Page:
Mallon: Public transit needs to get back to the basics
A VTA light rail train arrives at the Metro/Airport station in San Jose in this file photo.

    In recent years, there’s been a lot of discussion about free transit, fleet electrification, consolidating agencies, seamless fare integration, governance and regional network management. All of these things have been pushed in the name of helping riders, but what do riders really want?

    While opinions may vary—and geography certainly plays a role—surveys from across the country show the basics of service frequency, reliability, safety and cleanliness are top priorities for riders. This is true even for low-income riders. Despite the assumption that they might prefer free fares, a survey from national transit advocacy group TransitCenter shows frequency, safety and reliability are higher priorities.

    At the local level, VTA conducted a survey coming out of the pandemic to see what would make riders take public transit more often. Despite the vaccine not being widely available at the time of the survey, the top priority of riders was more frequent service.

    More recently, VTA has done surveys and outreach for the 2023 Transit Service Plan and Visionary Transit Network and an update of the long-range Valley Transportation Plan. In all of these efforts, more frequent service has emerged as the top priority for riders and residents.

    The basics aren’t flashy, but they’re what riders want. If you get on a bus or train and ask an average rider about electric buses or a regional network manager, most would probably say, “I don’t care as long as I can get where I need to go.” That’s something important for all of us to keep in mind.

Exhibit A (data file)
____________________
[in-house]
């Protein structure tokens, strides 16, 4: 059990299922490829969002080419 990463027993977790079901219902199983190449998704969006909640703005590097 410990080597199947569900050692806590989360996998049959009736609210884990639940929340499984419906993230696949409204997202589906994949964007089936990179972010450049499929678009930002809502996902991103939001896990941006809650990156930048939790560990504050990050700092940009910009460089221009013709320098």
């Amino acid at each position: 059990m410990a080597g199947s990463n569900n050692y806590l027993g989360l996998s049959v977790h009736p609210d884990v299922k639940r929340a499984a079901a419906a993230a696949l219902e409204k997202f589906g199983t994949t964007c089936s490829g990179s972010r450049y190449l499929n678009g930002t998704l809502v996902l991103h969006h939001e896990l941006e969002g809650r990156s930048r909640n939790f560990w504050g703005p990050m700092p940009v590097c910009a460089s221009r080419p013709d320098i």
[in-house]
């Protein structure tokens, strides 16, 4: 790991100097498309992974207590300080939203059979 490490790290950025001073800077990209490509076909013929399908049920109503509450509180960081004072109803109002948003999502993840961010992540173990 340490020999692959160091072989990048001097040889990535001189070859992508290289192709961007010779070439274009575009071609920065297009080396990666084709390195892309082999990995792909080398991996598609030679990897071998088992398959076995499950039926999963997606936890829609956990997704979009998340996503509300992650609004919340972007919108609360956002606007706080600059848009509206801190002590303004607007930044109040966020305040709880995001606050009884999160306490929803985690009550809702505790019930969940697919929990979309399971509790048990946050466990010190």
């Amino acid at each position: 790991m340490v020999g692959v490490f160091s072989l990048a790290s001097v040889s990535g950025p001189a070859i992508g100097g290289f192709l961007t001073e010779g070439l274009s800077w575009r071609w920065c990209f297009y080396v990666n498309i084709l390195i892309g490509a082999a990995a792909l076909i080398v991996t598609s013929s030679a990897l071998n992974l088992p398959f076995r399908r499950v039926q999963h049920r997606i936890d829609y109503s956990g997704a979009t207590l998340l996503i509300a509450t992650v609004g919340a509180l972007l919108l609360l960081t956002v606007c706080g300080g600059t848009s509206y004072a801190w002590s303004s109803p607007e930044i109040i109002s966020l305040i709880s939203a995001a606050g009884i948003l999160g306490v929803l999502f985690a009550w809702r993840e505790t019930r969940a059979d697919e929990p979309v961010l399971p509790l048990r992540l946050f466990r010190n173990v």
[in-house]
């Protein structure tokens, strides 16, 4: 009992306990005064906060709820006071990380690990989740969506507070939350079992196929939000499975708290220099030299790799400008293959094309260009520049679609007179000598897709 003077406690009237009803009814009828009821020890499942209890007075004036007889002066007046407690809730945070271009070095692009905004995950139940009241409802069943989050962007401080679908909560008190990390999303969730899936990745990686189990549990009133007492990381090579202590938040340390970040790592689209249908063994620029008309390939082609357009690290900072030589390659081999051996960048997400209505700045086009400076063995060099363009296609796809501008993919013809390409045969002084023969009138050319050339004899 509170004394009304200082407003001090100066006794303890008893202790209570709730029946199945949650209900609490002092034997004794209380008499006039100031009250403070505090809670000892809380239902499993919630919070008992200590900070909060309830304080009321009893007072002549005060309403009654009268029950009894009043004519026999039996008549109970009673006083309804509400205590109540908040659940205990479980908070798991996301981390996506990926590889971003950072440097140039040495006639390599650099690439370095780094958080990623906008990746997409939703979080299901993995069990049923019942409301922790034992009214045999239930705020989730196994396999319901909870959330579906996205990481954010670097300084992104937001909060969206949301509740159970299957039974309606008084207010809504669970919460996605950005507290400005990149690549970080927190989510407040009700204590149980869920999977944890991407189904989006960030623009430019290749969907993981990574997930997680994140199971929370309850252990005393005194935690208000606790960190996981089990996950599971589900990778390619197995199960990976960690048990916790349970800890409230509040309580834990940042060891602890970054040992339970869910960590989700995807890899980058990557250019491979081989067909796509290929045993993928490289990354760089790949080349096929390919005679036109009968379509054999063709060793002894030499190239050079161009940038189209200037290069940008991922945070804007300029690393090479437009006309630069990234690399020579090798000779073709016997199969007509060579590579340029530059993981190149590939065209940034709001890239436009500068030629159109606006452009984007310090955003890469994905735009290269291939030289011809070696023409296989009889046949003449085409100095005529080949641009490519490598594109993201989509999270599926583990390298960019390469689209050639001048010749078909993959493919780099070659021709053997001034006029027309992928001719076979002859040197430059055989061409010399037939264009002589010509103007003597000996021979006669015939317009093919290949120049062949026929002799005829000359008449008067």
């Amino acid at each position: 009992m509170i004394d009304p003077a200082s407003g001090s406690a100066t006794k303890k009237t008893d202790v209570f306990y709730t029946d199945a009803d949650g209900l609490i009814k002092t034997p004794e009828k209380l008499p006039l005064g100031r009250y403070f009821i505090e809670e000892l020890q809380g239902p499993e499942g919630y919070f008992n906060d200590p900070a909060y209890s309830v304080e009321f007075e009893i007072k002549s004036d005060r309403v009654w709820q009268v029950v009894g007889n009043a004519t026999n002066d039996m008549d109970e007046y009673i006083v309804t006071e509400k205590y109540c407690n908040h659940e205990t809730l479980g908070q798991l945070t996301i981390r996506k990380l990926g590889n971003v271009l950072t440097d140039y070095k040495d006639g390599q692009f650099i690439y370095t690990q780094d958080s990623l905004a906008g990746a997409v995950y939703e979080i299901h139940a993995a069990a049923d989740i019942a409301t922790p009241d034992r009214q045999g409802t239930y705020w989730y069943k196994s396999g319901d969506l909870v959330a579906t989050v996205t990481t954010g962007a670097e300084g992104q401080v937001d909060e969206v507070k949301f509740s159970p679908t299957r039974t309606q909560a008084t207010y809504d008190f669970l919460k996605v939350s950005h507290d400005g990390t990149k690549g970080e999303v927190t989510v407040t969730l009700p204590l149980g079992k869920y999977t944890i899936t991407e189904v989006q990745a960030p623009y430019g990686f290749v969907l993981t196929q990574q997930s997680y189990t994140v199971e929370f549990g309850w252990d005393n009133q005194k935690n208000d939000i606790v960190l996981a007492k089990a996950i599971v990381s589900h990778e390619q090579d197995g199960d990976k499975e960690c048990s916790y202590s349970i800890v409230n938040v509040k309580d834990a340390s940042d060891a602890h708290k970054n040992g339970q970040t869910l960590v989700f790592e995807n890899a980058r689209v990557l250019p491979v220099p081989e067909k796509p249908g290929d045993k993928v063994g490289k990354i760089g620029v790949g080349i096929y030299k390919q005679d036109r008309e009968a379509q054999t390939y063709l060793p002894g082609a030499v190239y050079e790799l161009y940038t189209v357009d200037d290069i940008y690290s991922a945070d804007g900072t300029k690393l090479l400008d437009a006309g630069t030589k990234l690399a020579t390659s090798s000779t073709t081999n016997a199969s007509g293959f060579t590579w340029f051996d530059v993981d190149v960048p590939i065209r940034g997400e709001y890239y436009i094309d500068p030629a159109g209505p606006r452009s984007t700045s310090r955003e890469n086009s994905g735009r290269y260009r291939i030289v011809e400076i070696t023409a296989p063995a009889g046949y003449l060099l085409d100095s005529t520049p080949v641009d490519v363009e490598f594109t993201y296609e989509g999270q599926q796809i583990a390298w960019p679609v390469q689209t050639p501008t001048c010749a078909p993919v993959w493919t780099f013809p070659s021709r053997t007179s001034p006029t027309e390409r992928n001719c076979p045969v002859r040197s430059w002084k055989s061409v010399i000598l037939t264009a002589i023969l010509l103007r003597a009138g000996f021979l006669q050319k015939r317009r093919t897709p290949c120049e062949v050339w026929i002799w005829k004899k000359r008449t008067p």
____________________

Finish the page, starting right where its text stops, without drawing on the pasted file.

As someone who takes transit every day and is involved in transit advocacy, I get to see two different worlds. I’ve been starting to feel like transit advocacy is getting disconnected from the needs and desires of actual riders, and we can’t lose sight of that.

    This is especially important because Bay Area leaders are beginning to explore a new transportation funding measure.

    We can’t lose sight of what’s most important to current and future riders: the basics of clean, safe, reliable service that takes them where they need to go.

    San José Spotlight columnist Monica Mallon is a transit advocate and rider in Santa Clara County. Her columns appear on the first Thursday of every other month. Contact Monica at [email protected] or follow @MonicaMallon on Twitter.

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